Serve And Volley
Copyright/Publisher: Accolade/Electronic Arts, Programmed by: Lise Mendoza, Sound by:
Designed by: Rick Banks & Paul Butler, Graphics: Grant Campbell,
Produced by: Jay Stevens,
Release Year: 1988, Genre: Tennis, Number Of Players: 1 or 2
Right. Here you are, about to enter a tennis tournament. You've got your trendy shorts, your
Adidas shirt, your Puma trainers and a designer racket; what else do you need? Ah yes. That's
it. You need to learn how to play tennis.
The game starts by selecting a match type and length, as welll as choosing which player
you wish to control. Play can take place in one of three locations: Centre court, Seaside
or Country Club, eac with their own backgrounds.
The action is controlled via a tactics box (see below) and continues up until the selected
limit (one set, best of three or best of five), with the winner being nominated cup-holder
on the title screen.
SHOT TIMING BAR - hit as close to centre line as possible.
SHOT DIFFICULTY LEVEL - also shows shot error.
FATIGUE LEVEL - affects shot power.
SHOT SELECT BAR - Press fire when the grey bar passes the type of shot you wish to use.
AIM WINDOW - Plots where you will aim or run to. Also shows a 'strobe' effect display of the shot.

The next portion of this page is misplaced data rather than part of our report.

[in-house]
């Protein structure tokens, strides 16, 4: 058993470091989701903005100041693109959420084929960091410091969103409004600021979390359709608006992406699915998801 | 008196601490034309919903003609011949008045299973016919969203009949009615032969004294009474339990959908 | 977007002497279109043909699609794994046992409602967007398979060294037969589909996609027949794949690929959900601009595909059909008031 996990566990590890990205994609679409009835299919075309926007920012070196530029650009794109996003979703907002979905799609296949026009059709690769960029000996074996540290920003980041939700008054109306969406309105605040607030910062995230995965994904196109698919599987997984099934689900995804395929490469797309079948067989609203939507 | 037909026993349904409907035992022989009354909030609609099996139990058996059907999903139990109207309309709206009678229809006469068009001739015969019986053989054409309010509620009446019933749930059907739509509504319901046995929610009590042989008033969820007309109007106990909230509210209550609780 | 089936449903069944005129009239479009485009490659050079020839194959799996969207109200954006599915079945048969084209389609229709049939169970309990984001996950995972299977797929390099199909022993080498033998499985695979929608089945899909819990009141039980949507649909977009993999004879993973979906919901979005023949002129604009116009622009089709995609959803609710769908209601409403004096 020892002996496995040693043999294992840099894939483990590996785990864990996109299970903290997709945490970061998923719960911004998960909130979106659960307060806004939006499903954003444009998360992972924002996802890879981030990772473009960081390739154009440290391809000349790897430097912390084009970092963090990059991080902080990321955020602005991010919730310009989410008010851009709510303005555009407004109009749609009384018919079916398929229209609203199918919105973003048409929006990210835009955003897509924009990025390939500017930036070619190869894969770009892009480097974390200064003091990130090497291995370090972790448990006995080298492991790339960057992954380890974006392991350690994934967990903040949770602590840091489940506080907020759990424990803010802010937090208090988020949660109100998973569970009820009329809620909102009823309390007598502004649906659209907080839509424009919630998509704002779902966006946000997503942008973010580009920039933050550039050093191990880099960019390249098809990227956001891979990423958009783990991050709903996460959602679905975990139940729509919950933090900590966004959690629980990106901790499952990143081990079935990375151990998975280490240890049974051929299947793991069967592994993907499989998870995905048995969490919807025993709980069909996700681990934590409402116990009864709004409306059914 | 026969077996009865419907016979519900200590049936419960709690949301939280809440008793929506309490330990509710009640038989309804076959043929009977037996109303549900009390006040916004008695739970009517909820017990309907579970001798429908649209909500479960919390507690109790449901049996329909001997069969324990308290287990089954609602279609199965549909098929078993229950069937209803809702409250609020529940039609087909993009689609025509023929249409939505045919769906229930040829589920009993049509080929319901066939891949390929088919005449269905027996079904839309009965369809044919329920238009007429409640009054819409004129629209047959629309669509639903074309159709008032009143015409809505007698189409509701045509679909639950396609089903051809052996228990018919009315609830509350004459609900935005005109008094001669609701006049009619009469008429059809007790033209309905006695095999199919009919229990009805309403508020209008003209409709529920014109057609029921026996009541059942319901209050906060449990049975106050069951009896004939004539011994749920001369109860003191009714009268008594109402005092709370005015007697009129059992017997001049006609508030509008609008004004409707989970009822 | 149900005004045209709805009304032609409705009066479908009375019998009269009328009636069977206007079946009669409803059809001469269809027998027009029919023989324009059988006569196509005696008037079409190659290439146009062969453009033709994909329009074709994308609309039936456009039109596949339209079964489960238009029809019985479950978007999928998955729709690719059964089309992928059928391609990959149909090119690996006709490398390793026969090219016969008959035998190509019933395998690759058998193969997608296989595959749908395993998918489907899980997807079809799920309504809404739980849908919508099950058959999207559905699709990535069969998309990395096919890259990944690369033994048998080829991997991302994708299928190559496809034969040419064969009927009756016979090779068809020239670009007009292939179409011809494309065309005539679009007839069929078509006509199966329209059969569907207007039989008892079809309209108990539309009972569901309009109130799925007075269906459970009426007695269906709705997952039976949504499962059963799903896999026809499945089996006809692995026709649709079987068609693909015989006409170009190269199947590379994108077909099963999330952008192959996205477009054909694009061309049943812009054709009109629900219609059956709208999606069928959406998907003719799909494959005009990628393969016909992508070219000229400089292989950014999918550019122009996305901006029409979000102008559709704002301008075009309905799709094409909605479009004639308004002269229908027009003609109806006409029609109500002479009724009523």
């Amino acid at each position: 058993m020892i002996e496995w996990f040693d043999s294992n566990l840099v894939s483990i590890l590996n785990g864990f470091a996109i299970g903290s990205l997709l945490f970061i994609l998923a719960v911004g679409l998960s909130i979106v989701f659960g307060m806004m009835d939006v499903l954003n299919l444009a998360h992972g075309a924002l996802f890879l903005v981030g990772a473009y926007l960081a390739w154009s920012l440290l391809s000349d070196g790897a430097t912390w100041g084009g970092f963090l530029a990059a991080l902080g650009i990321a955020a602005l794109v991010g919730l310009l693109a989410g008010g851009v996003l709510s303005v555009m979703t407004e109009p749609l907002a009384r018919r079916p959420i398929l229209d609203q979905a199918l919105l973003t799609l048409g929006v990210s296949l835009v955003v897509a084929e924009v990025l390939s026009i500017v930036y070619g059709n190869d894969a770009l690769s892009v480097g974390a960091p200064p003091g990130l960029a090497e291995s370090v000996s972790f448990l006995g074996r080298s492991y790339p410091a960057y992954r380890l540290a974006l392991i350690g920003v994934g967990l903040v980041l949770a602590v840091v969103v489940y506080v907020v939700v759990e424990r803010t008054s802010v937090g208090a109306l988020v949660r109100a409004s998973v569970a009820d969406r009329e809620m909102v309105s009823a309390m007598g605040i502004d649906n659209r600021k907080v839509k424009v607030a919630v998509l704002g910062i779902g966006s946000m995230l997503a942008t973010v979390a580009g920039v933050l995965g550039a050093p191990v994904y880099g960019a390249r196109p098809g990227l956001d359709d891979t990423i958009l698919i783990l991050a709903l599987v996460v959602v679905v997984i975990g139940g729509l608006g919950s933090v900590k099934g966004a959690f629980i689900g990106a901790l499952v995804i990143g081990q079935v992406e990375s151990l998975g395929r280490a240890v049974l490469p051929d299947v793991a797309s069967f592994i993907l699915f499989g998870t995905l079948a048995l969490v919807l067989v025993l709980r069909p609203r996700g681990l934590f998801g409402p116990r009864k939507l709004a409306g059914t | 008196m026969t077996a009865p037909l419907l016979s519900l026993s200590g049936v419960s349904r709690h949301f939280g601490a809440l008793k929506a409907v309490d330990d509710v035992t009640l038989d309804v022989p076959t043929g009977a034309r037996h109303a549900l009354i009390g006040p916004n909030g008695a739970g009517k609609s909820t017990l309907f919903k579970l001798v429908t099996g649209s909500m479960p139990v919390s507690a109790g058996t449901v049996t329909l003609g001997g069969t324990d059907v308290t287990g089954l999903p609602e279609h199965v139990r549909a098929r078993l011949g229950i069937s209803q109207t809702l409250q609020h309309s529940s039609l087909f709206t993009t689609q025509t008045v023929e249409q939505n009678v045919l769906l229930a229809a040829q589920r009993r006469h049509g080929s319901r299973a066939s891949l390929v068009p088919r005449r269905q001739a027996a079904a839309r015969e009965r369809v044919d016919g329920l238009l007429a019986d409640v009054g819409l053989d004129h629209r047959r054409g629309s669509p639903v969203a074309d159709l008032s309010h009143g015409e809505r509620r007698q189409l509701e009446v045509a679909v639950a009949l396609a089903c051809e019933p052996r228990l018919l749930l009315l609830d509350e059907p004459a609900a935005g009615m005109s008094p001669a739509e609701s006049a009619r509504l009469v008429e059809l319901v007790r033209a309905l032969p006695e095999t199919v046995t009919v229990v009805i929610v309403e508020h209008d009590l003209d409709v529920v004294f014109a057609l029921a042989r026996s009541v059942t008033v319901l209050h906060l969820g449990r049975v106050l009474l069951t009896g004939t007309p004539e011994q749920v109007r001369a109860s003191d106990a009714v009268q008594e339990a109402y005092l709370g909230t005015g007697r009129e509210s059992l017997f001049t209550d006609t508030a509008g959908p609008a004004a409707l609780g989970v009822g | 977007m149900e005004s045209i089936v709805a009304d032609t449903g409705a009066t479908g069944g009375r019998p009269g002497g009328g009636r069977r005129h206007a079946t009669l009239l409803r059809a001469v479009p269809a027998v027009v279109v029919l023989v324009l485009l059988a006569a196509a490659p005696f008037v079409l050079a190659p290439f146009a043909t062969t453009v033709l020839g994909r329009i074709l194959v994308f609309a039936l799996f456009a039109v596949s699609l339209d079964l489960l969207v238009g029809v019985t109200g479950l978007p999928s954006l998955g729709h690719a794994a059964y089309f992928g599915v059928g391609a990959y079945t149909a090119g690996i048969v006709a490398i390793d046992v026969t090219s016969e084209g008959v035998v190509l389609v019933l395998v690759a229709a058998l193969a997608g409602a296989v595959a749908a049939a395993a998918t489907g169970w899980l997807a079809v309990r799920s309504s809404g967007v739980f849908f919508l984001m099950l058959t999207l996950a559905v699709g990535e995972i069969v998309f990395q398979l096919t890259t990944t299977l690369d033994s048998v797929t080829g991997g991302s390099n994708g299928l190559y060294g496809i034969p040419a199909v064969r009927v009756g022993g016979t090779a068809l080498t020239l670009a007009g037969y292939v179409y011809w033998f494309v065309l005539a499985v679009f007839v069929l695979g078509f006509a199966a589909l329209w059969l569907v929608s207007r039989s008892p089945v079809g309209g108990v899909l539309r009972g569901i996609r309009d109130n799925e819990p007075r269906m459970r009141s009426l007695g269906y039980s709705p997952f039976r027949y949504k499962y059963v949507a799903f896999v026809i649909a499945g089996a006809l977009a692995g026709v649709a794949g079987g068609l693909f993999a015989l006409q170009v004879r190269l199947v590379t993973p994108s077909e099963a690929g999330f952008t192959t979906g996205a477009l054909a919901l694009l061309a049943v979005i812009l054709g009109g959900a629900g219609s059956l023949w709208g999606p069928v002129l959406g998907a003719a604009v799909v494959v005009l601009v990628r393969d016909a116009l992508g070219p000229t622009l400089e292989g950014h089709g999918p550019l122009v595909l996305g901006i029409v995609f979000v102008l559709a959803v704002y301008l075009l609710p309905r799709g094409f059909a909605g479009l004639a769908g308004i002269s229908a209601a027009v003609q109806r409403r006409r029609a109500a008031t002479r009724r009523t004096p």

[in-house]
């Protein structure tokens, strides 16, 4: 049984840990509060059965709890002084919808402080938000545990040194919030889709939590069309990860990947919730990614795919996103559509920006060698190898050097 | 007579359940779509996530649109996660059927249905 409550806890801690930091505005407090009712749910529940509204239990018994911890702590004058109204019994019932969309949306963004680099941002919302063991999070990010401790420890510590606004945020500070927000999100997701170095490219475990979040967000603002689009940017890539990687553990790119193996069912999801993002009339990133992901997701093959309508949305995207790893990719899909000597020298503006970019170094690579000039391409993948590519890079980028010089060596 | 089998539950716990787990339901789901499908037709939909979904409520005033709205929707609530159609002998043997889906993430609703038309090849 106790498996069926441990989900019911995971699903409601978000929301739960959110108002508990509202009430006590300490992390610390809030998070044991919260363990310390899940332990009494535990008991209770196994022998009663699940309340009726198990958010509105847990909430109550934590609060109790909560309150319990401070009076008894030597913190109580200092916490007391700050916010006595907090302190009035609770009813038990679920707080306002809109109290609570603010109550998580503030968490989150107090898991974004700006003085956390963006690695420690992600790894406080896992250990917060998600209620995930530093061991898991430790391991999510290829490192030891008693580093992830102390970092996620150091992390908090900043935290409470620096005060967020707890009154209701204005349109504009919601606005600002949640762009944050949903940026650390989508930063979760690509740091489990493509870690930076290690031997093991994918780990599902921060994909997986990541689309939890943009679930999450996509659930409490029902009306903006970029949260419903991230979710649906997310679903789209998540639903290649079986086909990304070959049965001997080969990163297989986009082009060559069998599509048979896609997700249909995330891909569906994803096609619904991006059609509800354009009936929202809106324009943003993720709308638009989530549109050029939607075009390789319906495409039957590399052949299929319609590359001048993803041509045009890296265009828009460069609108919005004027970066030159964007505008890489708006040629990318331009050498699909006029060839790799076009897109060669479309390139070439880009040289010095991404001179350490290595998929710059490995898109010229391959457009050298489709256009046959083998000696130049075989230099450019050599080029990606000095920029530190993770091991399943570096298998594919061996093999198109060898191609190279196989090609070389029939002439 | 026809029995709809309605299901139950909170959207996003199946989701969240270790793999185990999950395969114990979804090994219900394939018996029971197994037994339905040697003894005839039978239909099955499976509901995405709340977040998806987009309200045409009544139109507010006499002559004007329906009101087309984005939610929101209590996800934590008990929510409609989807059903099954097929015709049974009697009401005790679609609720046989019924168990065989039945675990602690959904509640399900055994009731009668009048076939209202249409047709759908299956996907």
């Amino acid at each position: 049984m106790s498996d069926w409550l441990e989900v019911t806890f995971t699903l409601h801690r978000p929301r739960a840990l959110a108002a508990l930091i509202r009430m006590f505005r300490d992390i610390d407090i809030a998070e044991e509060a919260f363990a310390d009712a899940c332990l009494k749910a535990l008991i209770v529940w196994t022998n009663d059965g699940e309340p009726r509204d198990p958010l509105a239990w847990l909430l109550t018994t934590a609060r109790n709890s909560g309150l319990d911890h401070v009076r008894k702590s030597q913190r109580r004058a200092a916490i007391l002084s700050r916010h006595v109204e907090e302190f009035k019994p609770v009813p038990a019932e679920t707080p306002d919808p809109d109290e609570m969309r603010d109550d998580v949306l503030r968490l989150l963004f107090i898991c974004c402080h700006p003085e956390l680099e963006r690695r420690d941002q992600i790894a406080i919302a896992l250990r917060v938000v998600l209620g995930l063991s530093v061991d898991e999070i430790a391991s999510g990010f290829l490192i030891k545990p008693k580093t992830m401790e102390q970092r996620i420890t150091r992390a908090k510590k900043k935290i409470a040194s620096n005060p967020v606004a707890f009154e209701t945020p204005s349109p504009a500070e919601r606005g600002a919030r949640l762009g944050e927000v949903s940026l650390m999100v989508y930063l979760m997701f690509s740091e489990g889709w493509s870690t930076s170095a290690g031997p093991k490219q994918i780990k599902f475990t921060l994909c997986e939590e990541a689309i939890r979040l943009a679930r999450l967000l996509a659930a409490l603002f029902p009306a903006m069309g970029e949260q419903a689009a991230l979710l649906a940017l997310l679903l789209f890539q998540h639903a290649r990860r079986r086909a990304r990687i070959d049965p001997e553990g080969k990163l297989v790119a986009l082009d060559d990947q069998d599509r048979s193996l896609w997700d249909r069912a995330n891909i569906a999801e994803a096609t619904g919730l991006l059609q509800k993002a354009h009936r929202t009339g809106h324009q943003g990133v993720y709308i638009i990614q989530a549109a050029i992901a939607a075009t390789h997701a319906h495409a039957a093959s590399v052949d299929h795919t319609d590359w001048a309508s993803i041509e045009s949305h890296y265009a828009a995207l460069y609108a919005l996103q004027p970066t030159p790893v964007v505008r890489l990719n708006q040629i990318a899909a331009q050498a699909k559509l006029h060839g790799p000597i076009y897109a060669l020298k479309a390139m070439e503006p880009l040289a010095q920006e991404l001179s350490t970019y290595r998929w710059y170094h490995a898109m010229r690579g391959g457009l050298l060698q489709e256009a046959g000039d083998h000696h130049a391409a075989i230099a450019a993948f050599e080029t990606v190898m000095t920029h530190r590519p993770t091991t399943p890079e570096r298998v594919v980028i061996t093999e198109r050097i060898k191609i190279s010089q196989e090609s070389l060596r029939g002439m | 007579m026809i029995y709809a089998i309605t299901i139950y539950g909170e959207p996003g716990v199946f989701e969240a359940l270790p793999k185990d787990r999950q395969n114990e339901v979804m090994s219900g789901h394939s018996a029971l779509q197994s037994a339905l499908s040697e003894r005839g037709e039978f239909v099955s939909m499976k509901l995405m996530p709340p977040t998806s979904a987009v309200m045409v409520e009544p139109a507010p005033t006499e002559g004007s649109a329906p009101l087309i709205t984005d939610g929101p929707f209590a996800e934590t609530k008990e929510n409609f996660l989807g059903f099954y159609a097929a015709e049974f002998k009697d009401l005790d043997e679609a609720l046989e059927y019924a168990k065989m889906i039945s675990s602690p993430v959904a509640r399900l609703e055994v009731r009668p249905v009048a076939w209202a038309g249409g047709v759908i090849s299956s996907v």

When I first looked at this, I though it was all a bit dull - the action is very slow. But once
you've accepted that face, and you get used to the complex control and play methods, you've got
a lasting and fairly enjoyable sports simulation which offers you much more depth than any
previous tennis game.
It's a lot like Matchday 2 in that it moves like a crippled sloth, but the extra features
just about make up for it. The graphics and sound are nothing to shout about, but the
presentation is very much up to the high Accolade standards; if you're a tennis fan, check
it out, especially if you've got a friend (aaaah!)
I always considered Accolade a force to be reckoned with when it came to sports simulations,
what with classics like Hardball and 4th & Inches to their credit; but now that we have
Serve And Volley, I'm not sure.
The idea of a more tactical approach is fair enough, but when it plays as slowly as this
the idea falls a bit flat. Sometimes the opponent's serving is like never! Also (he
shouts, adding to the moans) it seems to play a bit unfairly. Just when you think you've
got used the sluggish timing bars and player movement, the bar rockets down past the line
and causes you to miss the shot.
This kind of thing I can do without! On the other hand, if you're a dedicated sports-sim fan
and need to have a tactical tennis game your collection then you may overcome these
difficulties. All the time I played it, however, they just stayed scremingly obvious.